In the current study, all ameloblastomas exhibited EGFR immunoexpression with no identified relation to recurrence. Previous studies in the literature evaluated EGFR expression in ameloblastomas [19,28,29], and their results were divergent. Shrestha et al. [28] claimed that of the 23 cases of examined solid ameloblastomas, none demonstrated EGFR expression. However, Li et al. [29] reported that EGFR was detected in all six of their cases of ameloblastoma. Ueno et al., [30] examined 39 cases of solid ameloblastoma and EGFR expression was found in 30 (88%). Vered et al., [19] reported that all specimens were EGFR-positive using membranous, or both membranous and cytoplasmic staining as positivity criteria. Our results were mainly consistent with the latter finding. The differences between previous reports may be explained by the different positivity criteria adopted, such as only membrane labeling [28], or membrane and cytoplasmic labeling associated with labeling intensity [19,29].

CD10 is associated with differentiation and growth of neoplastic cells, and its expression is found to be increased with the increase of tumor dysplasia. Ogawa et al., [31] found that there was no expression of CD10 in the stromal cells of normal colorectal tissue, while the percentage of CD10+ stromal cells were increasing adjacent to tumor cells with increasing dysplasia in adenomas and maximally found in stroma adjacent to invasive carcinoma [32]. Iwaya et al., [19] found that there was no staining in the stromal cells of noninvasive ductal carcinoma or normal breast tissue, while the frequency of positive stromal staining increased in cases with axillary lymph node metastases [21]. In the study of Makretzov et al., [32] stromal CD10 positivity, seen at the invasive front, was associated with higher tumor grade, and decreased survival in breast carcinoma, suggesting tumor-stromal interactions. In a study of CD10 in oral squamous cell carcinoma, it was found that CD10 positivity in stromal cells was an indicator of worse prognosis; a significant correlation was found with lymph node metastases, local recurrences, and histologic grade [33].

Ameloblastoma is a tumor that shows heterogeneous expression of CD10 [34]. Most recurrent tumors strongly express CD10 and could be a marker for aggressive behavior. Our data demonstrated that patients with tumors strongly express CD10 in the peritumoral stromal cells were more prone to local recurrence after resection with uninvolved cut margins. This is similar to the results in studies done by Lezzi et al., [35] and Masloub et al., [36]. It is possible then that the function of CD10 is employed primarily in invasion of extracellular matrix. The presence of CD10+ stromal cells may signify the aggressiveness of tumor. Similarly, Bilalovic et al., [37] reported metastatic behavior of melanoma cases with peritumoral CD10 positive stain.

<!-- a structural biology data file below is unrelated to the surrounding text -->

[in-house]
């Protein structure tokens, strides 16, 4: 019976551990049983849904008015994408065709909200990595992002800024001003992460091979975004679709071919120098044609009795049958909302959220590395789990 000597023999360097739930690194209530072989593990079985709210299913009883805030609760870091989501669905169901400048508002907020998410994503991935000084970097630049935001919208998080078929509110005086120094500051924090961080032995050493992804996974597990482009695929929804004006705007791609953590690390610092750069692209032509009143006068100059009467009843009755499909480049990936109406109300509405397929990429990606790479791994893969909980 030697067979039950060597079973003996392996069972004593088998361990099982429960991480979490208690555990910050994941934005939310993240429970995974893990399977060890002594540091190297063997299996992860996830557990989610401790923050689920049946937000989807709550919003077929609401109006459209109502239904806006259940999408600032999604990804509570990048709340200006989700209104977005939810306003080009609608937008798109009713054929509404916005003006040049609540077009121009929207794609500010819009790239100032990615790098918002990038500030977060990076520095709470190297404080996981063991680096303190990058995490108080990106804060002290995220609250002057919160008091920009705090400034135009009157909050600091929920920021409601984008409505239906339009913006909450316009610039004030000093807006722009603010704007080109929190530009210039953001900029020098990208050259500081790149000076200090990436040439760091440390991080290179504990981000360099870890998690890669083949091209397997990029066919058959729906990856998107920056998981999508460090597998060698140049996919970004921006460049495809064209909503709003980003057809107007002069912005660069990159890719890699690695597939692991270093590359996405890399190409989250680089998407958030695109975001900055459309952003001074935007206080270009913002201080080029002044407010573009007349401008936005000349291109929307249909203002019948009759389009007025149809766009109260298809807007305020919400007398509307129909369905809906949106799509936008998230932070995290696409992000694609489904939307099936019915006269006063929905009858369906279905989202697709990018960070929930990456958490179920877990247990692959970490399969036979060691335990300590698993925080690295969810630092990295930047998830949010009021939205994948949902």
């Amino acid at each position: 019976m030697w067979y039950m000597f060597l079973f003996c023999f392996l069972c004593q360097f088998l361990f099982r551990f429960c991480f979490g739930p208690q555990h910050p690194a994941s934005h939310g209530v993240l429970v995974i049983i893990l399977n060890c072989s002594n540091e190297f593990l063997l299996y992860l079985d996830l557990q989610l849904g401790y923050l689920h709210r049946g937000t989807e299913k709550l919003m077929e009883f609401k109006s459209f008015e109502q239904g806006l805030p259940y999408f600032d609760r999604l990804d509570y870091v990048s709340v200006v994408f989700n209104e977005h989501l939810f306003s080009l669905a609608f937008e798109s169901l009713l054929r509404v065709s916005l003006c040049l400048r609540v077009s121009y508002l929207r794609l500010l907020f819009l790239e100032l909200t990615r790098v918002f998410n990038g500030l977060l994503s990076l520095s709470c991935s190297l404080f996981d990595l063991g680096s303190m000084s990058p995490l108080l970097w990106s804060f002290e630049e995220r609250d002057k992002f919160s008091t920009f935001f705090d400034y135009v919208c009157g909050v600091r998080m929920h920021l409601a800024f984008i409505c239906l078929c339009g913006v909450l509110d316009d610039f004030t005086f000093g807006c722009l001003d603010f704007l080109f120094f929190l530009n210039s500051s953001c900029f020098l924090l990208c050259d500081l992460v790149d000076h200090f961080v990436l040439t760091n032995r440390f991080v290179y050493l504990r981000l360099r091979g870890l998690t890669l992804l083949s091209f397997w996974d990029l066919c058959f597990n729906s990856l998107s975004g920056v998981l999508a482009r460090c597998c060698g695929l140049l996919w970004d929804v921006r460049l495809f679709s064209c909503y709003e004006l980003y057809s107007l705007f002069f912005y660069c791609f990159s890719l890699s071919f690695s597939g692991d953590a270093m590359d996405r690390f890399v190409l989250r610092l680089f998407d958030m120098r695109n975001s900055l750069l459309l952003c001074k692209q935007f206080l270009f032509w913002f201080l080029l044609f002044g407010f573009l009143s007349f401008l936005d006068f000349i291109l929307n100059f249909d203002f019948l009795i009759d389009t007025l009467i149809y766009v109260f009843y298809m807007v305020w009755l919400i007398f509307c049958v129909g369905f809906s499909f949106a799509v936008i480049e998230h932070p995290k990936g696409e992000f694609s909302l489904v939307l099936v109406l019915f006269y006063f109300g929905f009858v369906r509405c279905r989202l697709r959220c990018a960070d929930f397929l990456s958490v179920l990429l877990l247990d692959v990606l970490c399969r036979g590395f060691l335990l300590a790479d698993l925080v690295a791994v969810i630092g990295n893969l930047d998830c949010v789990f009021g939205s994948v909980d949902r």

Assessment of cell proliferation in many types of tumors is important together with histologically based tumor classification and has potential relevance as an indicator of tumor behavior, treatment response and relapse [38]. The results of this study showed that cellular proliferative activity as assessed by Ki67 labeling indices varied within recurrent and non-recurrent cases of ameloblastoma. There was a significant relation between labeling index of nuclear proliferation marker ki67 and recurrence of ameloblastoma. This is in concordance with Hirayama et al., [39] who found a high proliferative activity in recurrent ameloblastoma. In this study, the assessment of the cellular proliferation marker was shown to be reliable and reproducible.

All the above-mentioned immunohistochemical data indicated that the immunoexpression of CD10 and Ki67 labeling index may be good predictor for recurrence in ameloblastoma.

Conclusion

Our data demonstrated that CD10-positive tumors with high Ki67 index were associated with high recurrence rate, while EGFR expression was not predictive for prognosis in ameloblastomas but may render such tumors candidate for the new targeted anti-EGFR treatment modalities. Moreover, we hope formulation of a target therapy against CD10 positive cells, including monoclonal antibody mediated-delivery of chemotherapy. Clinical surveys with larger study cohorts will be needed to verify our findings.

Competing interests

The authors declare that they have no competing interests.

Authors' contributions

AA contributed to study design, collecting data, analysis, writing the manuscript, performed statistical analysis and in deciding to submit the manuscript for publication. MMA contributed to revision and approval of final and revised manuscript draft, and in deciding to submit the manuscript for publication. All authors read and approved the final manuscript.